Several years ago, being a relative novice to the pastoral ministry, I was enmeshed in a particularly demanding project with many challenging tasks. The pressure was great and I was determined. Things had to be done. It seemed up to me to do them. There was no way that I could even think of taking a day off! (Someone had once ill-advised me that since the devil he never takes a day off why should the Lord’s ministers?
Then all of a sudden, I was afflicted with a sudden but relatively minor ailment. Although I can’t recall exactly what it was, I do know that it was nothing serious, probably a flu or sinus infection. It just sidelined me. I was forced to rest from my regular activities and spent the best part of three days reading, reflecting and praying. It was then I realized that Psalm 23, was applicable to me in these kinds of situations. It seemed that the Lord, gently but not so subtly, caused me to lie down in green pastures… I also slowly learned that the ministry was his not mine.
The Lord was shepherding me, nourishing and guiding me even though I was unwittingly disregarding his commands. (“Remember the Sabbath day, to keep it holy. Six days you shall labor, and do all your work, but the seventh day is a Sabbath to the Lord your God. On it you shall not do any work, you, or your son, or your daughter, your male servant, or your female servant, or your livestock, or the sojourner who is within your gates. For in six days the Lord made heaven and earth, the sea, and all that is in them, and rested on the seventh day. Therefore the Lord blessed the Sabbath day and made it holy.) The work of the Lord can and should be accomplished in six days! (Had I, blinded by busyness, eagerly yet ignorantly modeled my ministry after the devil?)
Thus I learned the importance of this divine rhythm for the work to which God had called me. Moreover, I learned that my heavenly Father had used “inconvenient” illnesses to slow me down and caused me to reflect more on my relationship with him. I needed my soul to be restored!
Another pattern or discipline that I learned early on in life was the necessity of a “quiet time.” As a child I was instructed in the importance of routine (i.e. daily) Bible reading. Entering the pastoral ministry I became aware of some ministers who were too busy with the work of the Lord to spend time in the word of the Lord. This led to the downfall of some colleagues who disqualified themselves from future service to the Lord. By God’s grace I determined that I would spend quality time each day in the reading and study of Scripture and that this would be separate from sermon preparation, church related Bible studies, etc. I was personally convicted of the need for the daily nourishment of God’s word. And now sinus infections, pulled teeth or minor episodes with the flu came to be opportunities for reading extended passages of Scripture.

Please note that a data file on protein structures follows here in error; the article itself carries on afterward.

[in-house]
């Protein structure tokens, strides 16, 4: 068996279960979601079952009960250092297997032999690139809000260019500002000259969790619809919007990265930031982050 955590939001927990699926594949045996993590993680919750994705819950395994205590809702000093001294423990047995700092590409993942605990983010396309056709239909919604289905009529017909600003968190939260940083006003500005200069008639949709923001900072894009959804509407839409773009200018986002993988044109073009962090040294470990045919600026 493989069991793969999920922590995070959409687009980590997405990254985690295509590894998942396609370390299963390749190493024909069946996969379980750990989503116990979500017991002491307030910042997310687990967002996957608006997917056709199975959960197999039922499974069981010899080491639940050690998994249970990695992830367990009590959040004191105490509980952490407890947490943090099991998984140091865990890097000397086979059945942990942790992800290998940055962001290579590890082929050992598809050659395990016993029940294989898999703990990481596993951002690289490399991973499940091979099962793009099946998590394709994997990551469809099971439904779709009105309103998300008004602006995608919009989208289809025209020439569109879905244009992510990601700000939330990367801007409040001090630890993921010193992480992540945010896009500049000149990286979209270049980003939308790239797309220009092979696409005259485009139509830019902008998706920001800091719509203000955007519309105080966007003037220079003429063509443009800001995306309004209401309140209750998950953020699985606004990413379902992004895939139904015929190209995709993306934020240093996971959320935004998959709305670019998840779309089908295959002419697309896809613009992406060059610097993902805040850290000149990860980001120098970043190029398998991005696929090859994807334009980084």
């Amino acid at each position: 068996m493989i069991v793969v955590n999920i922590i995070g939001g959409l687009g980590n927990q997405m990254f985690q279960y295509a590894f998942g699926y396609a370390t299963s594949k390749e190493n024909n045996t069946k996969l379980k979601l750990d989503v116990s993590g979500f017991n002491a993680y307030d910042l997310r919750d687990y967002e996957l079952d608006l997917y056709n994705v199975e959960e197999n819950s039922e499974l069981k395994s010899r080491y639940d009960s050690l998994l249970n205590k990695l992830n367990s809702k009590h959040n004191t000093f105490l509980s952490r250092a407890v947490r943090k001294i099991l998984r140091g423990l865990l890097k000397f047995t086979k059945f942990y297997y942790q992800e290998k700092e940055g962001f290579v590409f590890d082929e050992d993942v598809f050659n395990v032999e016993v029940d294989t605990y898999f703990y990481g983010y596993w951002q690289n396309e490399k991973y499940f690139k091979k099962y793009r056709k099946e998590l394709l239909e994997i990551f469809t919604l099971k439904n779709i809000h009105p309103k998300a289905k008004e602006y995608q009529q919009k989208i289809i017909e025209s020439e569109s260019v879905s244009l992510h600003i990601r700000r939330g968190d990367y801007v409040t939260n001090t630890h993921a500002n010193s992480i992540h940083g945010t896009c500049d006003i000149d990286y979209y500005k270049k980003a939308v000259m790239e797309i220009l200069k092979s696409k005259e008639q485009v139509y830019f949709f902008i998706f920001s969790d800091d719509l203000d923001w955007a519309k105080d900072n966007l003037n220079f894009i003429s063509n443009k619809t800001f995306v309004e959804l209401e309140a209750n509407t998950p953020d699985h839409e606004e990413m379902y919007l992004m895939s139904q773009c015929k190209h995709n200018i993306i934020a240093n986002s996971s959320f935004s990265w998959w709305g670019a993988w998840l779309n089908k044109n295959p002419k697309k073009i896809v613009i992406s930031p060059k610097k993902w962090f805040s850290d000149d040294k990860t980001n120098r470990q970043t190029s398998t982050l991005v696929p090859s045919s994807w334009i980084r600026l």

So by God’s grace I have been able to routinely read portions of the Bible almost every day over the course of my life and ministry. Exceptions would include serious injury and illness. (Even then, my dear wife read the Scriptures to me when I was too weak to do it myself.) This spiritual discipline is always number one on my “to do list” each day. The Lord continues to restore my soul!
Since my injury five years ago I have spent even greater amounts of time reflecting on and praying through well-known passages of Scripture such as the Lord’s Prayer, The Apostles Creed and the 23rd Psalm. Sleepless nights are eased by fellowship with the Lord as the various elements of these well-known Christian symbols direct my thinking and prayers.
On the other hand, my struggle has been reading rapidly over Bible passages which now seem familiar to me. The pitfall I must avoid is routine and repetition. I need to consciously slow down and consider what my heavenly Father has to say to me each day through his word. Often I am tempted to dash through this discipline and not regard it as a blessing and time of fellowship with my Lord. Nevertheless, routine and systematic Bible reading the entire Bible is a means the Lord uses to refresh my soul.
Another way that the Lord refreshes my soul is through corporate worship. I benefit from the public reading and preaching of God’s word, together with the sacraments of the Lord’s Supper and baptism. I have been blessed not only to lead, but also to participate in these means of grace. Whenever I miss public worship (and this is very rare), my attempts to compensate include additional private and/or family worship. The Lord restores my soul through corporate worship.
So the Good Shepherd refreshes my soul in several ways. He renews and restores me; he gives me the desire to seek him. What he does for me, He also does for each of the sheep.
“Seek the Lord while he may be found; call upon him while he is near; let the wicked forsake his way, and the unrighteous man his thoughts; let him return to the Lord, that he may have compassion on him, and to our God, for he will abundantly pardon. For my thoughts are not your thoughts, neither are your ways my ways, declares the Lord. For as the heavens are higher than the earth, so are my ways higher than your ways and my thoughts than your thoughts. “For as the rain and the snow come down from heaven and do not return there but water the earth, making it bring forth and sprout, giving seed to the sower and bread to the eater, so shall my word be that goes out from my mouth; it shall not return to me empty, but it shall accomplish that which I purpose, and shall succeed in the thing for which I sent it.” (Isaiah 55:6–11, ESV)